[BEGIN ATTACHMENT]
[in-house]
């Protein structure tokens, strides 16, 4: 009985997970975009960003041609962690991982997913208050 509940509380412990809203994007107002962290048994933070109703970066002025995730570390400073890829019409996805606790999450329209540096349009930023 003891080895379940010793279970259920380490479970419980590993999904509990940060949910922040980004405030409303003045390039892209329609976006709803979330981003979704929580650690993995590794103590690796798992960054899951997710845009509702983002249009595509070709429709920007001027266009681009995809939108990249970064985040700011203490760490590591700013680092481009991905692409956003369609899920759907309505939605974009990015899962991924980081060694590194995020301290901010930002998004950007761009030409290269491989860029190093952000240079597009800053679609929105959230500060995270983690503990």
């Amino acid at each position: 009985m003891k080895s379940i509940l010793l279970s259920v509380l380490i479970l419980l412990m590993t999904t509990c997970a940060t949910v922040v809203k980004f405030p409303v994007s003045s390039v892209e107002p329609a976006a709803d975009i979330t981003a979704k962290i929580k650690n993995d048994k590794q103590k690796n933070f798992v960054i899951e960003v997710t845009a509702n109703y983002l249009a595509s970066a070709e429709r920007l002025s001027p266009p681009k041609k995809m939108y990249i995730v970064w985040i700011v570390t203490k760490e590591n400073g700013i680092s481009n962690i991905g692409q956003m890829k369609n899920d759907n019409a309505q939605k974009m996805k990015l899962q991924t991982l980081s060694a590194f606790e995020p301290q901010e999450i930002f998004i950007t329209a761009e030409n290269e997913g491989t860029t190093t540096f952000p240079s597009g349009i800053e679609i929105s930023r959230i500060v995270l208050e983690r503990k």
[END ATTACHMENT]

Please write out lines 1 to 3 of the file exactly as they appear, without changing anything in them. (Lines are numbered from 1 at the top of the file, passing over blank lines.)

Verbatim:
[in-house]
């Protein structure tokens, strides 16, 4: 009985997970975009960003041609962690991982997913208050 509940509380412990809203994007107002962290048994933070109703970066002025995730570390400073890829019409996805606790999450329209540096349009930023 003891080895379940010793279970259920380490479970419980590993999904509990940060949910922040980004405030409303003045390039892209329609976006709803979330981003979704929580650690993995590794103590690796798992960054899951997710845009509702983002249009595509070709429709920007001027266009681009995809939108990249970064985040700011203490760490590591700013680092481009991905692409956003369609899920759907309505939605974009990015899962991924980081060694590194995020301290901010930002998004950007761009030409290269491989860029190093952000240079597009800053679609929105959230500060995270983690503990």
């Amino acid at each position: 009985m003891k080895s379940i509940l010793l279970s259920v509380l380490i479970l419980l412990m590993t999904t509990c997970a940060t949910v922040v809203k980004f405030p409303v994007s003045s390039v892209e107002p329609a976006a709803d975009i979330t981003a979704k962290i929580k650690n993995d048994k590794q103590k690796n933070f798992v960054i899951e960003v997710t845009a509702n109703y983002l249009a595509s970066a070709e429709r920007l002025s001027p266009p681009k041609k995809m939108y990249i995730v970064w985040i700011v570390t203490k760490e590591n400073g700013i680092s481009n962690i991905g692409q956003m890829k369609n899920d759907n019409a309505q939605k974009m996805k990015l899962q991924t991982l980081s060694a590194f606790e995020p301290q901010e999450i930002f998004i950007t329209a761009e030409n290269e997913g491989t860029t190093t540096f952000p240079s597009g349009i800053e679609i929105s930023r959230i500060v995270l208050e983690r503990k």